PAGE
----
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Exclusion of special populations (older adults; pregnant women, children, and adolescents; individuals of lower socioeconomic status and/or who live in rural communities; people from racial and ethnic minority groups; individuals from sexual or gender minority groups; and individuals with disabilities) in research is a pervasive problem, despite efforts and policy changes by the National Institutes of Health and other organizations. These populations are adversely impacted by social determinants of health (SDOH) that reduce access and ability to participate in biomedical research. In March 2020, the Northwestern University Clinical and Translational Sciences Institute hosted the “Lifespan and Life Course Research: integrating strategies” “Un-Meeting” to discuss barriers and solutions to underrepresentation of special populations in biomedical research. The COVID-19 pandemic highlighted how exclusion of representative populations in research can increase health inequities. We applied findings of this meeting to perform a literature review of barriers and solutions to recruitment and retention of representative populations in research and to discuss how findings are important to research conducted during the ongoing COVID-19 pandemic. We highlight the role of SDOH, review barriers and solutions to underrepresentation, and discuss the importance of a structural competency framework to improve research participation and retention among special populations.
The COVID-19 pandemic presented a challenge to established seed grant funding mechanisms aimed at fostering collaboration in child health research between investigators at the University of Minnesota (UMN) and Children’s Hospitals and Clinics of Minnesota (Children’s MN). We created a “rapid response,” small grant program to catalyze collaborations in child health COVID-19 research. In this paper, we describe the projects funded by this mechanism and metrics of their success.
Using seed funds from the UMN Clinical and Translational Science Institute, the UMN Medical School Department of Pediatrics, and the Children’s Minnesota Research Institute, a rapid response request for applications (RFAs) was issued based on the stipulations that the proposal had to: 1) consist of a clear, synergistic partnership between co-PIs from the academic and community settings; and 2) that the proposal addressed an area of knowledge deficit relevant to child health engendered by the COVID-19 pandemic.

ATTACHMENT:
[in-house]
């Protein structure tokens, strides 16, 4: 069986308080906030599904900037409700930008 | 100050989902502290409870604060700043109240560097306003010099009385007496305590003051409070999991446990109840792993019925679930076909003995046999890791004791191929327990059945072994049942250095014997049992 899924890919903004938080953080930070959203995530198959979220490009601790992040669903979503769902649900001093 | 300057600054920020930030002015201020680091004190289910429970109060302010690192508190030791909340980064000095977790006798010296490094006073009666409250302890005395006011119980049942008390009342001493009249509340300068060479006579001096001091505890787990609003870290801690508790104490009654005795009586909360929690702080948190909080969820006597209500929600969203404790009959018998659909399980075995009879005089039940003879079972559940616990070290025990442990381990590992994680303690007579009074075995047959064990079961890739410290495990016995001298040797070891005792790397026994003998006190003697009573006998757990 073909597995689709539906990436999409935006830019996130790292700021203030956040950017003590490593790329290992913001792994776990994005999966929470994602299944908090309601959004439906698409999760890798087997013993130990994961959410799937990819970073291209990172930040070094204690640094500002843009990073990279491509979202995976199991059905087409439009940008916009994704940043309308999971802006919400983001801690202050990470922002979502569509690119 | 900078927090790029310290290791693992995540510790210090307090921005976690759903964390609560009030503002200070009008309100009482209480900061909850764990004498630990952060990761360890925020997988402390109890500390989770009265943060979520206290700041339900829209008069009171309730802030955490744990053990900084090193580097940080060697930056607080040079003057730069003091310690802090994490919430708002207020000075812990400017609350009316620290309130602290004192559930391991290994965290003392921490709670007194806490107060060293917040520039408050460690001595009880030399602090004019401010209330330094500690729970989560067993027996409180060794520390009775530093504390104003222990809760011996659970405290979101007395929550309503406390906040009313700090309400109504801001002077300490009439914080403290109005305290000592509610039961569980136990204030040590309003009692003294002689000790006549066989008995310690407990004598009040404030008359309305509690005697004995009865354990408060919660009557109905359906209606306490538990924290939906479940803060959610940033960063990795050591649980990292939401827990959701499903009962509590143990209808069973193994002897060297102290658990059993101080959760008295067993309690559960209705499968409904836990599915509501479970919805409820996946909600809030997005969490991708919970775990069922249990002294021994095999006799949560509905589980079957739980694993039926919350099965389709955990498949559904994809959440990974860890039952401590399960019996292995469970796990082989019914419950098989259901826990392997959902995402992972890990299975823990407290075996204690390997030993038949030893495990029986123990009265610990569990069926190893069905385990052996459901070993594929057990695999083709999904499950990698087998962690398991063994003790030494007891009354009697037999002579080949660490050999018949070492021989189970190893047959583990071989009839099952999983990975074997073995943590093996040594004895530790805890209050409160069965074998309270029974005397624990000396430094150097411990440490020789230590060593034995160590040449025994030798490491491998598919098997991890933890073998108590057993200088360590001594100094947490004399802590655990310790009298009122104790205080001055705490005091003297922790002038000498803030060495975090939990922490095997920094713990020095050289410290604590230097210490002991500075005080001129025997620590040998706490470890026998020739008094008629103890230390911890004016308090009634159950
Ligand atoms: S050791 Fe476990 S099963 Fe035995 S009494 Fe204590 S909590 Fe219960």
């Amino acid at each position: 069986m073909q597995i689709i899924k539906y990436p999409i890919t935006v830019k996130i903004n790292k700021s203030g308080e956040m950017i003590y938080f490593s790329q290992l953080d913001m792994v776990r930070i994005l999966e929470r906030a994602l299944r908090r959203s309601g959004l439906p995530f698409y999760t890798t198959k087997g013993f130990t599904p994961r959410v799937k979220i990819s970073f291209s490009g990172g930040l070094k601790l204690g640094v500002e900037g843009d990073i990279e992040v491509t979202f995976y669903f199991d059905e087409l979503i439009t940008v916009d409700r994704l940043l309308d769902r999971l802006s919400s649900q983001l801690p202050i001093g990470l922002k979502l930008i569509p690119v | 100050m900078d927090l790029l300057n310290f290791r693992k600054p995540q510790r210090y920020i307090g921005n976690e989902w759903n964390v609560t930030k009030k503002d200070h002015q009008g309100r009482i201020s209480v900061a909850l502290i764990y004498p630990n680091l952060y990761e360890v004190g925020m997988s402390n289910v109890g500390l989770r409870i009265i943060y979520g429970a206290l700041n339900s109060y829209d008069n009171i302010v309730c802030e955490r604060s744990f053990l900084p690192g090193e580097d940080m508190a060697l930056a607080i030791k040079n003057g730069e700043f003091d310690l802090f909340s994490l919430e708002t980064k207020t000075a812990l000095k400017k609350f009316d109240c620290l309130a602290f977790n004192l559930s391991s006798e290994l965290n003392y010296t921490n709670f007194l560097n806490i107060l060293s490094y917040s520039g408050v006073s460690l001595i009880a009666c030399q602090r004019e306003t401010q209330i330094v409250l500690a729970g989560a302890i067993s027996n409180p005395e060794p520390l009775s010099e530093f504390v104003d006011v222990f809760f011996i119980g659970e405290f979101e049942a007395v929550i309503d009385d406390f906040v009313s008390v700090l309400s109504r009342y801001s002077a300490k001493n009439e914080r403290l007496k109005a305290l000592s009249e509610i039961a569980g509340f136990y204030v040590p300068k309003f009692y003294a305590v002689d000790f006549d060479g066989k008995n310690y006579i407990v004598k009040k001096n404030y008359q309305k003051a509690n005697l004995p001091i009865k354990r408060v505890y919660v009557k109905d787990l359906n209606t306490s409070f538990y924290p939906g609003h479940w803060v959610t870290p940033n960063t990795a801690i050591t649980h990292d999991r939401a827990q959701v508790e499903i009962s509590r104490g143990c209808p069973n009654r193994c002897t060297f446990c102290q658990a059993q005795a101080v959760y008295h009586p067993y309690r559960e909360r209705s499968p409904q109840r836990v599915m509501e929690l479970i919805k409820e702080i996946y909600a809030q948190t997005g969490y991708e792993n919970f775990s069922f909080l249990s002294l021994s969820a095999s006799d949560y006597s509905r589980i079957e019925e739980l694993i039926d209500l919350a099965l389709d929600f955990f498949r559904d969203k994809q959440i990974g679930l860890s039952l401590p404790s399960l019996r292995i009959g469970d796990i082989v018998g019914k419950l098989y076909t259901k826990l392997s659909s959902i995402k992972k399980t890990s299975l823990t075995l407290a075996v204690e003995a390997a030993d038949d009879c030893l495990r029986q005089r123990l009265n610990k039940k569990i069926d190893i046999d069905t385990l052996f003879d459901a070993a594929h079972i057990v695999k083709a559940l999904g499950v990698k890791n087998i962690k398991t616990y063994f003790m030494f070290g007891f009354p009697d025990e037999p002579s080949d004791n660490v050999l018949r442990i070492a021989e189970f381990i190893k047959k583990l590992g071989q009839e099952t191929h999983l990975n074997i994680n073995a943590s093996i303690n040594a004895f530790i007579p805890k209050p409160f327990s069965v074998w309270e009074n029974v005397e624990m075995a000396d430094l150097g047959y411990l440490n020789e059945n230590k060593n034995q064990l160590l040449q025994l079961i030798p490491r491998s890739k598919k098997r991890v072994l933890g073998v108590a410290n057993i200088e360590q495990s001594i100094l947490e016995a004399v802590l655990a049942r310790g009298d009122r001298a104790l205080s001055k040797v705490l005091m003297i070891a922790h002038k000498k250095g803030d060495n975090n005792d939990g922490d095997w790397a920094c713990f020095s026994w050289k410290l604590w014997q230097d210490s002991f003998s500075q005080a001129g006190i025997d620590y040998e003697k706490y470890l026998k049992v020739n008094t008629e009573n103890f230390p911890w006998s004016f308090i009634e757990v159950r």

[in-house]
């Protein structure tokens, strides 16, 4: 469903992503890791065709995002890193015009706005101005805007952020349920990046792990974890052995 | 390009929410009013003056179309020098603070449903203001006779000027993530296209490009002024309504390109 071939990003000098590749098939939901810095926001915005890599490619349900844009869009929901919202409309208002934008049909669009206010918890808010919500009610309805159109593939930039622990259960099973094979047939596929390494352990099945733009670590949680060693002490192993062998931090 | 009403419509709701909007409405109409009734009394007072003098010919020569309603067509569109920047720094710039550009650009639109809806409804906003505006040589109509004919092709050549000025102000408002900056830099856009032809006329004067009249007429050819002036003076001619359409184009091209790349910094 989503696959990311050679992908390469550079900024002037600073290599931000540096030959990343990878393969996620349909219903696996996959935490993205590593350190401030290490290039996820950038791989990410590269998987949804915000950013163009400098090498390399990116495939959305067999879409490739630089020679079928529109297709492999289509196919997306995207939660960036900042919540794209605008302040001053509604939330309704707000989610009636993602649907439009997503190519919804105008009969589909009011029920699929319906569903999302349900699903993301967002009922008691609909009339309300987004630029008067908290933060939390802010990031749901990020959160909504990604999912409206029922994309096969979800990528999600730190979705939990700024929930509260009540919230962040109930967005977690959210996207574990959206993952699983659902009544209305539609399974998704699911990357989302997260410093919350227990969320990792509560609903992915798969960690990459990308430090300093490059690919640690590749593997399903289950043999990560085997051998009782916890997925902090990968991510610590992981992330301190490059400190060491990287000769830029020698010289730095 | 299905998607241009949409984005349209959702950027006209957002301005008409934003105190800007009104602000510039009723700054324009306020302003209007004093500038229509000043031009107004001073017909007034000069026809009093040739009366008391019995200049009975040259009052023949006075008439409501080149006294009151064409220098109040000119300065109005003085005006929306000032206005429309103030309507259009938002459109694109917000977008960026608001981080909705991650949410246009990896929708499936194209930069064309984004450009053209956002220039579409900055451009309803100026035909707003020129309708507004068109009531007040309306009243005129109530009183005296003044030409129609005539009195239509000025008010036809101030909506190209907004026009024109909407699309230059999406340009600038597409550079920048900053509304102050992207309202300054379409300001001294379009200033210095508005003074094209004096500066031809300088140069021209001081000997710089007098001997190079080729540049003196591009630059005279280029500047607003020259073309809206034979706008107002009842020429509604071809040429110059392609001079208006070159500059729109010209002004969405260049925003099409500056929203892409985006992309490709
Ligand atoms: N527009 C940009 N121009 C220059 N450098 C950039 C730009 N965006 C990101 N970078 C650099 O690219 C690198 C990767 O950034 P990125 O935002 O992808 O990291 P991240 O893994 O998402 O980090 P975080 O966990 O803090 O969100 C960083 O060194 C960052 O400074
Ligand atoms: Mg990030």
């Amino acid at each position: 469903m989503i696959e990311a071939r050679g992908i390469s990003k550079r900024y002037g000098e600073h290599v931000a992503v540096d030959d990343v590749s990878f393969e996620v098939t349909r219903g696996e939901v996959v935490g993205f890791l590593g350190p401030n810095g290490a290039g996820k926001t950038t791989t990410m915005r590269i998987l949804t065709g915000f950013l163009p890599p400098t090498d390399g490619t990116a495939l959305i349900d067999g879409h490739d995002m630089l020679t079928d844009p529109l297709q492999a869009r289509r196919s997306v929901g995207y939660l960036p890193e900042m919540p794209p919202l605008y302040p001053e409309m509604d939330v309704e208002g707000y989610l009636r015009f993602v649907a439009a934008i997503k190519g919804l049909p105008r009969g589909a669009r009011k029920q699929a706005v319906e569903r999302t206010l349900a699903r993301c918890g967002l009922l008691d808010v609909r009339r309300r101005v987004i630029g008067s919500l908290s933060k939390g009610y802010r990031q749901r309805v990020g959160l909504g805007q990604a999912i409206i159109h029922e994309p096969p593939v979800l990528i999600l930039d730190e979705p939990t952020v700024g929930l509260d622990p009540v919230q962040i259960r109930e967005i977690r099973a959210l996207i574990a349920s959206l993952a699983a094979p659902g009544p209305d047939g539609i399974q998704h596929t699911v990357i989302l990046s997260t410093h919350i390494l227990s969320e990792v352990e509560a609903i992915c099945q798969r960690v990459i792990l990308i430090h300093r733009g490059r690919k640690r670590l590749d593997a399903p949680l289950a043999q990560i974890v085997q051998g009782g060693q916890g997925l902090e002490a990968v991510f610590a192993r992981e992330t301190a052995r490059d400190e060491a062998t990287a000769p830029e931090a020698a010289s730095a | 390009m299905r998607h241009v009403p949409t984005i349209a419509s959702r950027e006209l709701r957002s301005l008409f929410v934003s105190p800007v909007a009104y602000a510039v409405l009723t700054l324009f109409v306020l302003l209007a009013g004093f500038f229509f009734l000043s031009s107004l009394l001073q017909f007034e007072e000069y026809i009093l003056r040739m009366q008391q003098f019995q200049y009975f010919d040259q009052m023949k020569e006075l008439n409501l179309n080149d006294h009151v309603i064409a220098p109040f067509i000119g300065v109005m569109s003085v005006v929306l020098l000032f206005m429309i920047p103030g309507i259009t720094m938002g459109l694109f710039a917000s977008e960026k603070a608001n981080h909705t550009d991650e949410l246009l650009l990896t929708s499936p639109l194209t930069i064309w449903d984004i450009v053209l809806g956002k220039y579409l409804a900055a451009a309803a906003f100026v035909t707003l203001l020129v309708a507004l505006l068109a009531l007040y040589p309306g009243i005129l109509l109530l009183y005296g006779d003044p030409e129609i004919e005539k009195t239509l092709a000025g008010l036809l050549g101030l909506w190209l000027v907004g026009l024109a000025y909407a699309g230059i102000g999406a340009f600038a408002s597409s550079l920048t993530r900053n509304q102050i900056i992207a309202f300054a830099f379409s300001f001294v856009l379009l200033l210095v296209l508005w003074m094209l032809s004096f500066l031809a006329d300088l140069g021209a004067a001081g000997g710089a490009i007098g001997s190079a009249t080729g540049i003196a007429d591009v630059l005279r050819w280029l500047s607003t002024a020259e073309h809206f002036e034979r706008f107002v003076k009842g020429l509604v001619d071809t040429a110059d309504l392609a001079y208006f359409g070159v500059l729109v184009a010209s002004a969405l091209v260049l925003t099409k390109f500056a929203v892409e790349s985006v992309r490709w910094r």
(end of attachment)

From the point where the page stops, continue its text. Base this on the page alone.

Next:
Grant applications submitted in response to this RFA segregated into three categories: family fragility and disruption exacerbated by COVID-19; knowledge gaps about COVID-19 disease in children; and optimizing pediatric care in the setting of COVID-19 pandemic restrictions. A series of virtual workshops presented research results to the pediatric community. Several manuscripts and extramural funding awards underscored the success of the program.
A “rapid response” seed funding mechanism enabled nascent academic-community research partnerships during the COVID-19 pandemic. In the context of the rapidly evolving landscape of COVID-19, flexible seed grant programs can be useful in addressing unmet needs in pediatric health.
Life course research embraces the complexity of health and disease development, tackling the extensive interactions between genetics and environment. This interdisciplinary blueprint, or theoretical framework, offers a structure for research ideas and specifies relationships between related factors. Traditionally, methodological approaches attempt to reduce the complexity of these dynamic interactions and decompose health into component parts, ignoring the complex reciprocal interaction of factors that shape health over time. New methods that match the epistemological foundation of the life course framework are needed to fully explore adaptive, multilevel, and reciprocal interactions between individuals and their environment. The focus of this article is to (1) delineate the differences between lifespan and life course research, (2) articulate the importance of complex systems science as a methodological framework in the life course research toolbox to guide our research questions, (3) raise key questions that can be asked within the clinical and translational science domain utilizing this framework, and (4) provide recommendations for life course research implementation, charting the way forward. Recent advances in computational analytics, computer science, and data collection could be used to approximate, measure, and analyze the intertwining and dynamic nature of genetic and environmental factors involved in health development.
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